*And appearing a parade*
25.01.2012 - 31.01.2012 25 °C
I am pleased to report that I completed my tour of Southern Laos and surrendered the motorbike without further incident. Almost. There was this one time I pulled over to put on a jacket because it was starting to rain. As I leaned the bike on its kickstand, I could tell the sloping ground made for a precarious balance, but figured it was just for a moment. Next thing I knew, the bike tipped over as I watched helplessly, both my arms halfway through my jacket sleeves. The right rear view mirror broke (I later replaced it for $5 so the rental company would not charge me). Far worse, when I righted the bike, it wouldn’t start.
Here’s the thing. Laos has a way of eliciting manic emotions from me. No sooner was I sinking into a toxic mood as I battled with the kick-start, than a young woman from the adjacent village was walking towards me, attempting the kick-start herself with full gusto, and suddenly the motor was running and I was brimming over with gratitude. It was kind of like that time I got a flat tire in New Zealand not ten meters from the AA truck. If nothing else, this trip has confirmed I have strange luck. Which is probably how I wind up living at the French Embassy in Vientiane. As background, one more minor event towards the end of my motorbike odyssey:
My last stop on the way back to Pakse is Tad Gneuang Waterfall, the site of my first Lao lesson; I want to visit to my friend Boualy, and get another installment of Lao learning of course. While cooling off down by the falls, I also end up talking with a French girl named Cora who works at the Embassy in Vientiane. She invites me to call on her when I pass through the capital, saying I should just go to the French Embassy and ask for her by name. I would have expected an email or contact number, but I am starting to figure out that nothing here works the way I expect.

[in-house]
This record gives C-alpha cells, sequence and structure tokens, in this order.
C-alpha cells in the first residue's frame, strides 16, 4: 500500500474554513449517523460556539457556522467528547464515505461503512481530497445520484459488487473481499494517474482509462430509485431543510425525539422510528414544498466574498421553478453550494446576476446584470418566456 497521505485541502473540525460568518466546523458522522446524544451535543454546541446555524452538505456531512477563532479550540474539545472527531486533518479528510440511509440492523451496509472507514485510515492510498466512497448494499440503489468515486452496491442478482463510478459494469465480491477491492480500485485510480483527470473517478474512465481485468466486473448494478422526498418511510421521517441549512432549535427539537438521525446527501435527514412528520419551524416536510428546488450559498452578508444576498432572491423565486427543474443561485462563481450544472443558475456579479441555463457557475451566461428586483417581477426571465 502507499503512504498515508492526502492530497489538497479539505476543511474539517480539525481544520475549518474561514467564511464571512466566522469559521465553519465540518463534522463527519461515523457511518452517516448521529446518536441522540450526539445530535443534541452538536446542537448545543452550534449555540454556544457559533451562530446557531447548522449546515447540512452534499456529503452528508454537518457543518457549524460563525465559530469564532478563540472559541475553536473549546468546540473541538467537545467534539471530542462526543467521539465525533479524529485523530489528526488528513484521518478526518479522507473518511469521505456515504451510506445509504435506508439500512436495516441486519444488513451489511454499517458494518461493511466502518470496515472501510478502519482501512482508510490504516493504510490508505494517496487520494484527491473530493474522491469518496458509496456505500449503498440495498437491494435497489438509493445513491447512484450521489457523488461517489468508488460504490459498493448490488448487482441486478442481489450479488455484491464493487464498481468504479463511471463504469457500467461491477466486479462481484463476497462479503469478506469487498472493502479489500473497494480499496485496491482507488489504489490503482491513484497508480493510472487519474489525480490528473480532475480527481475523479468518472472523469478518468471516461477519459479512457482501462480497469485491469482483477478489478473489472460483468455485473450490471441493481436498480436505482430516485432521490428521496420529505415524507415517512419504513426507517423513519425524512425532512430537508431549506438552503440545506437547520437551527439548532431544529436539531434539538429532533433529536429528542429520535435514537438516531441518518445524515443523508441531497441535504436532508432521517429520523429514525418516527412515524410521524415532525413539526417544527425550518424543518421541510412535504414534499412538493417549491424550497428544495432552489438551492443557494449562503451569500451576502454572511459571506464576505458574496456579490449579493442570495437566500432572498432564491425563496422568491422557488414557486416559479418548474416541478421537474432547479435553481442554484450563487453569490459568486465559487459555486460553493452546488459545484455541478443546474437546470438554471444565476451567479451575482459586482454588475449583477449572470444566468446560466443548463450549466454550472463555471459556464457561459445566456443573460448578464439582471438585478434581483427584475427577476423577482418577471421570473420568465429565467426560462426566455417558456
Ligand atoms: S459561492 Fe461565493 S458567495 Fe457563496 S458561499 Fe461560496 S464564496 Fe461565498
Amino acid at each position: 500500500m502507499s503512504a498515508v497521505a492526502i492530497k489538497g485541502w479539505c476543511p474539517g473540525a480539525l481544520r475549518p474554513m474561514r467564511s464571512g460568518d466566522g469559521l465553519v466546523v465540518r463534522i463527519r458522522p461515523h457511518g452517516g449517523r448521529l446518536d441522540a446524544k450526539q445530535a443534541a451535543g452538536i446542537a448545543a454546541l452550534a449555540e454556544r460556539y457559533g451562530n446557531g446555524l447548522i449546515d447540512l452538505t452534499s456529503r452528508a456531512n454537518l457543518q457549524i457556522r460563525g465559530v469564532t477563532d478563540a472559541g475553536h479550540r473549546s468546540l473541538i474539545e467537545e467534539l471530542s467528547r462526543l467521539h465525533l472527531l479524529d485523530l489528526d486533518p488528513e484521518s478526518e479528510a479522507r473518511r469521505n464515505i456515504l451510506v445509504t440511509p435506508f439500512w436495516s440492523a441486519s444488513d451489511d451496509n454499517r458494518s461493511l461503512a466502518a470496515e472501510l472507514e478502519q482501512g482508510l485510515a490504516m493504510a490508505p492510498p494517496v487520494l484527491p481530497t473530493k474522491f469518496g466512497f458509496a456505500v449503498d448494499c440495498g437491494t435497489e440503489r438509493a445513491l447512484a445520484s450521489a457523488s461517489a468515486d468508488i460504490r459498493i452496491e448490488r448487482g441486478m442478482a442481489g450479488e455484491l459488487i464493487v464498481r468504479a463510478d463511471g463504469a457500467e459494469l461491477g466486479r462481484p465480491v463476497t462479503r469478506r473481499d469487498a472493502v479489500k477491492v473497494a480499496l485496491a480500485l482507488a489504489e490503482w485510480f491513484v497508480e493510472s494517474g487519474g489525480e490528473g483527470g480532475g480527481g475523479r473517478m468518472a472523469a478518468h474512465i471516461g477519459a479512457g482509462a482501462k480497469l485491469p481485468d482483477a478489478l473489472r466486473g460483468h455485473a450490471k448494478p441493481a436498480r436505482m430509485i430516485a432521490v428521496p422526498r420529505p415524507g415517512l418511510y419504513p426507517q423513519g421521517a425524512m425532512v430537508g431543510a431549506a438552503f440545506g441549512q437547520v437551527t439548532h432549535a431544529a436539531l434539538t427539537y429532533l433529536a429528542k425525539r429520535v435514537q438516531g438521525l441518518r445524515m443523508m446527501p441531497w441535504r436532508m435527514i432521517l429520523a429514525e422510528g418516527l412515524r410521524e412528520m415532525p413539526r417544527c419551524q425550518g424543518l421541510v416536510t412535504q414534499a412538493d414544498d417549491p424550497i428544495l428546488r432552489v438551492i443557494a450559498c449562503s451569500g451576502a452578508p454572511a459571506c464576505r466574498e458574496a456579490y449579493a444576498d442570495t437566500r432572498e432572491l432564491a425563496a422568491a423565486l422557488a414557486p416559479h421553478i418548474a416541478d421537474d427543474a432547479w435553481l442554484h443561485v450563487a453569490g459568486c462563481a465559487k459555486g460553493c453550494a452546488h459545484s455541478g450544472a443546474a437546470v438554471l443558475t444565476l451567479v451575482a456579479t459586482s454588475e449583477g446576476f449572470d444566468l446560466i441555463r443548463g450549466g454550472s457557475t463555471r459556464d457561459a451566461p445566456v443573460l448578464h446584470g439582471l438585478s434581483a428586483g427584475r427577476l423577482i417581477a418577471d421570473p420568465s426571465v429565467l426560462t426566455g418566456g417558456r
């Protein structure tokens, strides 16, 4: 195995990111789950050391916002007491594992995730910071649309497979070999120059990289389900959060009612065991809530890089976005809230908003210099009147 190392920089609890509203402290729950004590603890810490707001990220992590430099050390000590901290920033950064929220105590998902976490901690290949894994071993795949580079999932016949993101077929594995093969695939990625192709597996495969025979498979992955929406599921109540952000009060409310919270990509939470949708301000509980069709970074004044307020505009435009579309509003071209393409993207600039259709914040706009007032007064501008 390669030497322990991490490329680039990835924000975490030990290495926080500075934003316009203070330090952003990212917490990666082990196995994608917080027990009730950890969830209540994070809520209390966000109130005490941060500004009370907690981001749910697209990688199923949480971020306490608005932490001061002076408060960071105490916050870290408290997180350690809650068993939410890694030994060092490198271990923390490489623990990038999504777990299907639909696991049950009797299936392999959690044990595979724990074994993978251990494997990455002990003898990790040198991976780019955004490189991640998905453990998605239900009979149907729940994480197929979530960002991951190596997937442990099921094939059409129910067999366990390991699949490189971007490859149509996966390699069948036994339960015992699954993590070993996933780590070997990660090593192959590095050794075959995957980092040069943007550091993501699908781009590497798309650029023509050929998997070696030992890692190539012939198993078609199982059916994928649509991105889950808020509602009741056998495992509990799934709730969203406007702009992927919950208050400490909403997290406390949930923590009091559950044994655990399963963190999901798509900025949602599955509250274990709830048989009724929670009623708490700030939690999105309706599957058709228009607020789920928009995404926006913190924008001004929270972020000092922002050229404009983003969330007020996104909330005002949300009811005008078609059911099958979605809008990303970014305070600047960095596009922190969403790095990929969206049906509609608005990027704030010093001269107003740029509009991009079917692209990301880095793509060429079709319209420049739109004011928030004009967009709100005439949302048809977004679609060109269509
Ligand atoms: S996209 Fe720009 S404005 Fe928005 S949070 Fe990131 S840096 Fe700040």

Entering Laos by way of the south provided a particular introduction to the country. Everything is less developed than what I grew accustomed to in Thailand. The roads are rough, the houses basically made of sticks, the role of public toilets most often fulfilled by the great outdoors, etc. There are few westerners to be found outside the main cities, and likewise few Laotians who speak any English. Now, after some ten days of feeling like Laos is truly the ends of the earth, I board a ‘VIP sleeping bus’ for Vientiane. The sleeping bus is set up with beds on either side of the aisle, two people to a berth. I’ve heard tell of some sketchy situations, but happily, I am sharing with a Lao girl around my age and nothing untoward transpires.
Arriving in the capital I am utterly flummoxed to find large government buildings, proper paved roads, enough cars to cause traffic, and coffee shops with English-speaking staff where people on laptops browse Facebook courtesy the free wi-fi while sipping a macchiato. A bit of reverse culture shock, I suppose, and not at all in keeping with the Laos I have come to know. It’s kind of a downer, actually. Especially when I check into a hostel and am suddenly surrounded by a bunch of other backpackers who are either coming from or going to Vang Vieng (a once-tranquil landscape now known for hazardous tubing and excessive drinking, usually enjoyed simultaneously). I leave my stuff in the hostel and go trudge around town. My eyes soon glaze over from tourist restaurants and travel agencies and I am feeling a bit despondent. It is only out of a sense of wanting to keep my word that I dutifully find my way to the French Embassy and ask for Cora. Then suddenly she is walking out to greet me, is so happy I came, will show me around town this weekend, and would I like to stay with her in her apartment here? – Really, it’s okay? – Yes of course, she just needs a copy of my passport so I can come in and out.